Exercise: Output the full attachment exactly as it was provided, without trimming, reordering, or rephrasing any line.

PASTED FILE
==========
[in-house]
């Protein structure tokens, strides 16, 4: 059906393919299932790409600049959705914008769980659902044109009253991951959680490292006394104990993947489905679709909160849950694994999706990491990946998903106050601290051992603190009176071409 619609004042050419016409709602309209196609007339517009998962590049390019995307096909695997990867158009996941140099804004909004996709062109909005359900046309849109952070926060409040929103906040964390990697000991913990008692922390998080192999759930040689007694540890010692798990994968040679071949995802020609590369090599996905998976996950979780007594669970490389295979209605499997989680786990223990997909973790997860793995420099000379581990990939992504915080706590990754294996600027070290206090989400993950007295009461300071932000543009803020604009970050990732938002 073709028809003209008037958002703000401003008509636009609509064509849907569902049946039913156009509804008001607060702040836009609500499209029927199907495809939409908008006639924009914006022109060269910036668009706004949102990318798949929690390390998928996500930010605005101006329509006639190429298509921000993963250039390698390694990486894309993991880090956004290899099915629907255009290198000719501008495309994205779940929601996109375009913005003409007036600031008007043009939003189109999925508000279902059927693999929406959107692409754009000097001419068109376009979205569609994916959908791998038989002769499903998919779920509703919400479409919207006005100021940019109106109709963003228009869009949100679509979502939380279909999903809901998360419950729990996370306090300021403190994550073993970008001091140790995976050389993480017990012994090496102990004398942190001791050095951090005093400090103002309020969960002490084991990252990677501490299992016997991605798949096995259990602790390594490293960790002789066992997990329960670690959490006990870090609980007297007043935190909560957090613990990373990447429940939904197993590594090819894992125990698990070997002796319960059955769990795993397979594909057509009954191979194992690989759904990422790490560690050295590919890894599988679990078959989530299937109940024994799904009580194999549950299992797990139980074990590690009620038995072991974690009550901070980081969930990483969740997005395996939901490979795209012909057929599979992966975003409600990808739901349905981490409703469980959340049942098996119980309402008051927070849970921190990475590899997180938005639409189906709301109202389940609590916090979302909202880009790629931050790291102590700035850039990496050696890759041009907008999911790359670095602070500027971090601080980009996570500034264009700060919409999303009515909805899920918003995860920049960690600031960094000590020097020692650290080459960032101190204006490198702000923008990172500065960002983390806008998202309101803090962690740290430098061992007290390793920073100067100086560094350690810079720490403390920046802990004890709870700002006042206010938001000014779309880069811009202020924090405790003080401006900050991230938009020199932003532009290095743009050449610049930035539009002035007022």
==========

[in-house]
């Protein structure tokens, strides 16, 4: 059906393919299932790409600049959705914008769980659902044109009253991951959680490292006394104990993947489905679709909160849950694994999706990491990946998903106050601290051992603190009176071409 619609004042050419016409709602309209196609007339517009998962590049390019995307096909695997990867158009996941140099804004909004996709062109909005359900046309849109952070926060409040929103906040964390990697000991913990008692922390998080192999759930040689007694540890010692798990994968040679071949995802020609590369090599996905998976996950979780007594669970490389295979209605499997989680786990223990997909973790997860793995420099000379581990990939992504915080706590990754294996600027070290206090989400993950007295009461300071932000543009803020604009970050990732938002 073709028809003209008037958002703000401003008509636009609509064509849907569902049946039913156009509804008001607060702040836009609500499209029927199907495809939409908008006639924009914006022109060269910036668009706004949102990318798949929690390390998928996500930010605005101006329509006639190429298509921000993963250039390698390694990486894309993991880090956004290899099915629907255009290198000719501008495309994205779940929601996109375009913005003409007036600031008007043009939003189109999925508000279902059927693999929406959107692409754009000097001419068109376009979205569609994916959908791998038989002769499903998919779920509703919400479409919207006005100021940019109106109709963003228009869009949100679509979502939380279909999903809901998360419950729990996370306090300021403190994550073993970008001091140790995976050389993480017990012994090496102990004398942190001791050095951090005093400090103002309020969960002490084991990252990677501490299992016997991605798949096995259990602790390594490293960790002789066992997990329960670690959490006990870090609980007297007043935190909560957090613990990373990447429940939904197993590594090819894992125990698990070997002796319960059955769990795993397979594909057509009954191979194992690989759904990422790490560690050295590919890894599988679990078959989530299937109940024994799904009580194999549950299992797990139980074990590690009620038995072991974690009550901070980081969930990483969740997005395996939901490979795209012909057929599979992966975003409600990808739901349905981490409703469980959340049942098996119980309402008051927070849970921190990475590899997180938005639409189906709301109202389940609590916090979302909202880009790629931050790291102590700035850039990496050696890759041009907008999911790359670095602070500027971090601080980009996570500034264009700060919409999303009515909805899920918003995860920049960690600031960094000590020097020692650290080459960032101190204006490198702000923008990172500065960002983390806008998202309101803090962690740290430098061992007290390793920073100067100086560094350690810079720490403390920046802990004890709870700002006042206010938001000014779309880069811009202020924090405790003080401006900050991230938009020199932003532009290095743009050449610049930035539009002035007022």